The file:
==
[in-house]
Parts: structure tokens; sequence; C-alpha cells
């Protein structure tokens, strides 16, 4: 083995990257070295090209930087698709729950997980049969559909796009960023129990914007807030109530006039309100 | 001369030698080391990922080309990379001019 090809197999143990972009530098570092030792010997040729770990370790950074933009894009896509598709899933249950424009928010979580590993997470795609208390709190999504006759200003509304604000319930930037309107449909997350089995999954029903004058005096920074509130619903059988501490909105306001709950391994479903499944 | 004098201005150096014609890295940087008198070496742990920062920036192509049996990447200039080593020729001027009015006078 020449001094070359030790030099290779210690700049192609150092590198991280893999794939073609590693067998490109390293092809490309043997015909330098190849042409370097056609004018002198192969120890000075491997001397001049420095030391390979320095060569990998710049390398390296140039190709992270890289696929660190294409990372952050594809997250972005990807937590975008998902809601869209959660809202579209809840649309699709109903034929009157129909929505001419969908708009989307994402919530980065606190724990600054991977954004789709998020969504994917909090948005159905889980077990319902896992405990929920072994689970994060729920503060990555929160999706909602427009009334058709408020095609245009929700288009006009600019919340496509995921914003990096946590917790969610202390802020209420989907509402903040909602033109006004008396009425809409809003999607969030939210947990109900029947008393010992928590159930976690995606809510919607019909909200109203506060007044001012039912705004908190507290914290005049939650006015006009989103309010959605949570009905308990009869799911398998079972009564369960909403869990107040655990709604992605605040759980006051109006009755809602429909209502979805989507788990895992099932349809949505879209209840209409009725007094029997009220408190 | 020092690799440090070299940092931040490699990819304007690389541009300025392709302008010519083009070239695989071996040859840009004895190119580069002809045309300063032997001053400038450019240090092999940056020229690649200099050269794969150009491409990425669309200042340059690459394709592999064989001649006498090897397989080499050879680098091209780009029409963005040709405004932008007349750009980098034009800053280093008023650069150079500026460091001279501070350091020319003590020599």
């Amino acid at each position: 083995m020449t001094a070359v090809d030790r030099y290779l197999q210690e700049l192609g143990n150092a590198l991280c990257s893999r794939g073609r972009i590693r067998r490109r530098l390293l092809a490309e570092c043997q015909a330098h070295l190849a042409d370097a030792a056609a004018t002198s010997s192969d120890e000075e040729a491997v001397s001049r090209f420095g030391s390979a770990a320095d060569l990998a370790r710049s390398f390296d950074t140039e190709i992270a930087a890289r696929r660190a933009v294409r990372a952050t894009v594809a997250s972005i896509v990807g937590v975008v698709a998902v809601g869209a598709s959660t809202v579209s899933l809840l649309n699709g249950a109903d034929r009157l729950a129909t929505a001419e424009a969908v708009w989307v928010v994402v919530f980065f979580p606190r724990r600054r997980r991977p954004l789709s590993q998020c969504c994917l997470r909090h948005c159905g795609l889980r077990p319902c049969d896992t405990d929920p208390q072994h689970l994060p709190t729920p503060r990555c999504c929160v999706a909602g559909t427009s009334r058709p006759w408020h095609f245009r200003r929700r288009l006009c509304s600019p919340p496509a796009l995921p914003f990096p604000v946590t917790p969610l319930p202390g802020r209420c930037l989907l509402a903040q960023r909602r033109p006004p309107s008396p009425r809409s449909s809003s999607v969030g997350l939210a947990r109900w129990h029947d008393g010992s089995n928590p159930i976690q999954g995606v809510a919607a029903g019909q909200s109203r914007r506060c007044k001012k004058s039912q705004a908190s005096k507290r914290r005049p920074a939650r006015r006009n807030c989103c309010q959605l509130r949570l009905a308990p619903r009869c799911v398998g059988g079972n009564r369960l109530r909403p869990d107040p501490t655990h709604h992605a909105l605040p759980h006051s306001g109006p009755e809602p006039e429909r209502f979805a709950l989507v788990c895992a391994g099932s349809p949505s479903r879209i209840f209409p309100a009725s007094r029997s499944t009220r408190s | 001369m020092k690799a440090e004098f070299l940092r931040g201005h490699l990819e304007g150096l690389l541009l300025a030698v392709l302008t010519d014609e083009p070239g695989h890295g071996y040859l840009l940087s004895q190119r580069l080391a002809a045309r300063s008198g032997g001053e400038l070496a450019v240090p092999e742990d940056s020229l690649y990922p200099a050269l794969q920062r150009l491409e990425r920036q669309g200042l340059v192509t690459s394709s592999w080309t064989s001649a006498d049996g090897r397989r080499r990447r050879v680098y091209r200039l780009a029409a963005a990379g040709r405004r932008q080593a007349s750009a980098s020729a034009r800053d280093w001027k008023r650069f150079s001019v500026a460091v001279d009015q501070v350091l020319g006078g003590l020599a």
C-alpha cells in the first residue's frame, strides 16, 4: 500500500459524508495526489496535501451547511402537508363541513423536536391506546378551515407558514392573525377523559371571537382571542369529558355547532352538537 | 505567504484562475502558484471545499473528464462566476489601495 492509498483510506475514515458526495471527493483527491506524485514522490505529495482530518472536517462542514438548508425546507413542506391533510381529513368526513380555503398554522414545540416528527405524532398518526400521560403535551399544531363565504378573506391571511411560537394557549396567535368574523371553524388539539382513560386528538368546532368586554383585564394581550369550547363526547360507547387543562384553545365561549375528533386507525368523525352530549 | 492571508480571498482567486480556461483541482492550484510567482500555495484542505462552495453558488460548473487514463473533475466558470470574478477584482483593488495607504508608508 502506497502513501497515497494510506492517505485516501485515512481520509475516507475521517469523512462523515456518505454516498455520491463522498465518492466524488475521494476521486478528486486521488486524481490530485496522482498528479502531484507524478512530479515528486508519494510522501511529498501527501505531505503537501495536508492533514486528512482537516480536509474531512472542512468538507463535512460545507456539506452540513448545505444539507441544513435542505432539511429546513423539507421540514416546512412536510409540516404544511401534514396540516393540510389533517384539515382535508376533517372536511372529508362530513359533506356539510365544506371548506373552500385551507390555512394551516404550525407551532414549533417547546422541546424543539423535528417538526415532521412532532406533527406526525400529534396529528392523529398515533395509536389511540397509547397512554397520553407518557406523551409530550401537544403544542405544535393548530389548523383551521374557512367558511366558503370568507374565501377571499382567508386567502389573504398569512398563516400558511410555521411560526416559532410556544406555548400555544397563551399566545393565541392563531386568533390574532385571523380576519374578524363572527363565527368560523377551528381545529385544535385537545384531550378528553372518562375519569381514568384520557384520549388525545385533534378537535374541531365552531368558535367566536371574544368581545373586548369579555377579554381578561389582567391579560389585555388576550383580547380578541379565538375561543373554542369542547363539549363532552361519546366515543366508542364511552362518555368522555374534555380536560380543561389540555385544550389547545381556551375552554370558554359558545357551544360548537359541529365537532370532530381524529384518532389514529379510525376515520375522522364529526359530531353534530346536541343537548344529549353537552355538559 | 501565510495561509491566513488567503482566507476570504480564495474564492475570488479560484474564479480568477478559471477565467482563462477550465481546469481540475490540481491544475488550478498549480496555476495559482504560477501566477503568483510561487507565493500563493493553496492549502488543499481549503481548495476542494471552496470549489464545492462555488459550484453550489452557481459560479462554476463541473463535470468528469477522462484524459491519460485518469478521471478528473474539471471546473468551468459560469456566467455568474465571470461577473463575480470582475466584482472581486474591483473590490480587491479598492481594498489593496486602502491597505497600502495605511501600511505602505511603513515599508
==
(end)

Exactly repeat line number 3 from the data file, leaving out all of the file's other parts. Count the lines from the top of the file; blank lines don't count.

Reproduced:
């Protein structure tokens, strides 16, 4: 083995990257070295090209930087698709729950997980049969559909796009960023129990914007807030109530006039309100 | 001369030698080391990922080309990379001019 090809197999143990972009530098570092030792010997040729770990370790950074933009894009896509598709899933249950424009928010979580590993997470795609208390709190999504006759200003509304604000319930930037309107449909997350089995999954029903004058005096920074509130619903059988501490909105306001709950391994479903499944 | 004098201005150096014609890295940087008198070496742990920062920036192509049996990447200039080593020729001027009015006078 020449001094070359030790030099290779210690700049192609150092590198991280893999794939073609590693067998490109390293092809490309043997015909330098190849042409370097056609004018002198192969120890000075491997001397001049420095030391390979320095060569990998710049390398390296140039190709992270890289696929660190294409990372952050594809997250972005990807937590975008998902809601869209959660809202579209809840649309699709109903034929009157129909929505001419969908708009989307994402919530980065606190724990600054991977954004789709998020969504994917909090948005159905889980077990319902896992405990929920072994689970994060729920503060990555929160999706909602427009009334058709408020095609245009929700288009006009600019919340496509995921914003990096946590917790969610202390802020209420989907509402903040909602033109006004008396009425809409809003999607969030939210947990109900029947008393010992928590159930976690995606809510919607019909909200109203506060007044001012039912705004908190507290914290005049939650006015006009989103309010959605949570009905308990009869799911398998079972009564369960909403869990107040655990709604992605605040759980006051109006009755809602429909209502979805989507788990895992099932349809949505879209209840209409009725007094029997009220408190 | 020092690799440090070299940092931040490699990819304007690389541009300025392709302008010519083009070239695989071996040859840009004895190119580069002809045309300063032997001053400038450019240090092999940056020229690649200099050269794969150009491409990425669309200042340059690459394709592999064989001649006498090897397989080499050879680098091209780009029409963005040709405004932008007349750009980098034009800053280093008023650069150079500026460091001279501070350091020319003590020599």